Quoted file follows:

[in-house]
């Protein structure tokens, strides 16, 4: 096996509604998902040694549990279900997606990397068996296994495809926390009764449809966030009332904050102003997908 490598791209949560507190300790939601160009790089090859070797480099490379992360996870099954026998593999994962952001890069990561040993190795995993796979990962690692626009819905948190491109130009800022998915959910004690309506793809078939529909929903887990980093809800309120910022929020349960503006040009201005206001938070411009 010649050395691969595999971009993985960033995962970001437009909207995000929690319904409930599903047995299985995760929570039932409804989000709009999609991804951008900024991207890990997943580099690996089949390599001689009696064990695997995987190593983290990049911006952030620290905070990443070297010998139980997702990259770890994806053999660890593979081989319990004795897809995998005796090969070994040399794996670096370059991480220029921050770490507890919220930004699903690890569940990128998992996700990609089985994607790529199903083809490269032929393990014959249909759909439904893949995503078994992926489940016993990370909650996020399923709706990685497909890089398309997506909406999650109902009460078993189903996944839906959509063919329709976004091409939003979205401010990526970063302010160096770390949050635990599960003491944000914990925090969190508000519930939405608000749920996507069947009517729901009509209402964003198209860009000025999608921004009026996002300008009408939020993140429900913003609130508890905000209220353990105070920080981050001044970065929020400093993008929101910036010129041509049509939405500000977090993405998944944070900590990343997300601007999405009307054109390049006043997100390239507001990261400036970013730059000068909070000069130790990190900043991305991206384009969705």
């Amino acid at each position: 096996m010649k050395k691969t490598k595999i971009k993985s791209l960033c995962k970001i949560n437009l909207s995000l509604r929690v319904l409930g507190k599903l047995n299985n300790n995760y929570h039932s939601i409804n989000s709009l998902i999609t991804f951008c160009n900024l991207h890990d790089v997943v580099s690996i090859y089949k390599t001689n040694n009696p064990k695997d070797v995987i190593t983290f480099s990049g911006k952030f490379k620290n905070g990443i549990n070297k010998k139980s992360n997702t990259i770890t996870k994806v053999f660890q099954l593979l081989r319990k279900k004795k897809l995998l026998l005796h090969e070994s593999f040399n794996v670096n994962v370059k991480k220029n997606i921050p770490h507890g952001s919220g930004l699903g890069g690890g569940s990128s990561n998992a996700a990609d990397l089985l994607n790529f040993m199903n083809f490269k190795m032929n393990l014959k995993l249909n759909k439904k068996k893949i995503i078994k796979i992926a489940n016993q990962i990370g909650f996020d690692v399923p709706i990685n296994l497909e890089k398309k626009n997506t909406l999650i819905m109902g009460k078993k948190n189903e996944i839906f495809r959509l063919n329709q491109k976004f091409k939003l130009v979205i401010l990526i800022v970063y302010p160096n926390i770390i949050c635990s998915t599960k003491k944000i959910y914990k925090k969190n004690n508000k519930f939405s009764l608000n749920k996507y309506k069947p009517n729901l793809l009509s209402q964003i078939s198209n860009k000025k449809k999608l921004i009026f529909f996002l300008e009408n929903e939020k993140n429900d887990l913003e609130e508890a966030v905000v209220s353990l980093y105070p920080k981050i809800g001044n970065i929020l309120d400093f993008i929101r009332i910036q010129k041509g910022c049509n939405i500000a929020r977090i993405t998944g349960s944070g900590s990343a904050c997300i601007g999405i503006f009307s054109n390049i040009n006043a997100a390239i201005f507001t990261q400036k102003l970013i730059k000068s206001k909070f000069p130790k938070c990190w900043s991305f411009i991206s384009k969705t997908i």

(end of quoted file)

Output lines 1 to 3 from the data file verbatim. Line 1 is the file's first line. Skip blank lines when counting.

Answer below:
[in-house]
């Protein structure tokens, strides 16, 4: 096996509604998902040694549990279900997606990397068996296994495809926390009764449809966030009332904050102003997908 490598791209949560507190300790939601160009790089090859070797480099490379992360996870099954026998593999994962952001890069990561040993190795995993796979990962690692626009819905948190491109130009800022998915959910004690309506793809078939529909929903887990980093809800309120910022929020349960503006040009201005206001938070411009 010649050395691969595999971009993985960033995962970001437009909207995000929690319904409930599903047995299985995760929570039932409804989000709009999609991804951008900024991207890990997943580099690996089949390599001689009696064990695997995987190593983290990049911006952030620290905070990443070297010998139980997702990259770890994806053999660890593979081989319990004795897809995998005796090969070994040399794996670096370059991480220029921050770490507890919220930004699903690890569940990128998992996700990609089985994607790529199903083809490269032929393990014959249909759909439904893949995503078994992926489940016993990370909650996020399923709706990685497909890089398309997506909406999650109902009460078993189903996944839906959509063919329709976004091409939003979205401010990526970063302010160096770390949050635990599960003491944000914990925090969190508000519930939405608000749920996507069947009517729901009509209402964003198209860009000025999608921004009026996002300008009408939020993140429900913003609130508890905000209220353990105070920080981050001044970065929020400093993008929101910036010129041509049509939405500000977090993405998944944070900590990343997300601007999405009307054109390049006043997100390239507001990261400036970013730059000068909070000069130790990190900043991305991206384009969705």
């Amino acid at each position: 096996m010649k050395k691969t490598k595999i971009k993985s791209l960033c995962k970001i949560n437009l909207s995000l509604r929690v319904l409930g507190k599903l047995n299985n300790n995760y929570h039932s939601i409804n989000s709009l998902i999609t991804f951008c160009n900024l991207h890990d790089v997943v580099s690996i090859y089949k390599t001689n040694n009696p064990k695997d070797v995987i190593t983290f480099s990049g911006k952030f490379k620290n905070g990443i549990n070297k010998k139980s992360n997702t990259i770890t996870k994806v053999f660890q099954l593979l081989r319990k279900k004795k897809l995998l026998l005796h090969e070994s593999f040399n794996v670096n994962v370059k991480k220029n997606i921050p770490h507890g952001s919220g930004l699903g890069g690890g569940s990128s990561n998992a996700a990609d990397l089985l994607n790529f040993m199903n083809f490269k190795m032929n393990l014959k995993l249909n759909k439904k068996k893949i995503i078994k796979i992926a489940n016993q990962i990370g909650f996020d690692v399923p709706i990685n296994l497909e890089k398309k626009n997506t909406l999650i819905m109902g009460k078993k948190n189903e996944i839906f495809r959509l063919n329709q491109k976004f091409k939003l130009v979205i401010l990526i800022v970063y302010p160096n926390i770390i949050c635990s998915t599960k003491k944000i959910y914990k925090k969190n004690n508000k519930f939405s009764l608000n749920k996507y309506k069947p009517n729901l793809l009509s209402q964003i078939s198209n860009k000025k449809k999608l921004i009026f529909f996002l300008e009408n929903e939020k993140n429900d887990l913003e609130e508890a966030v905000v209220s353990l980093y105070p920080k981050i809800g001044n970065i929020l309120d400093f993008i929101r009332i910036q010129k041509g910022c049509n939405i500000a929020r977090i993405t998944g349960s944070g900590s990343a904050c997300i601007g999405i503006f009307s054109n390049i040009n006043a997100a390239i201005f507001t990261q400036k102003l970013i730059k000068s206001k909070f000069p130790k938070c990190w900043s991305f411009i991206s384009k969705t997908i």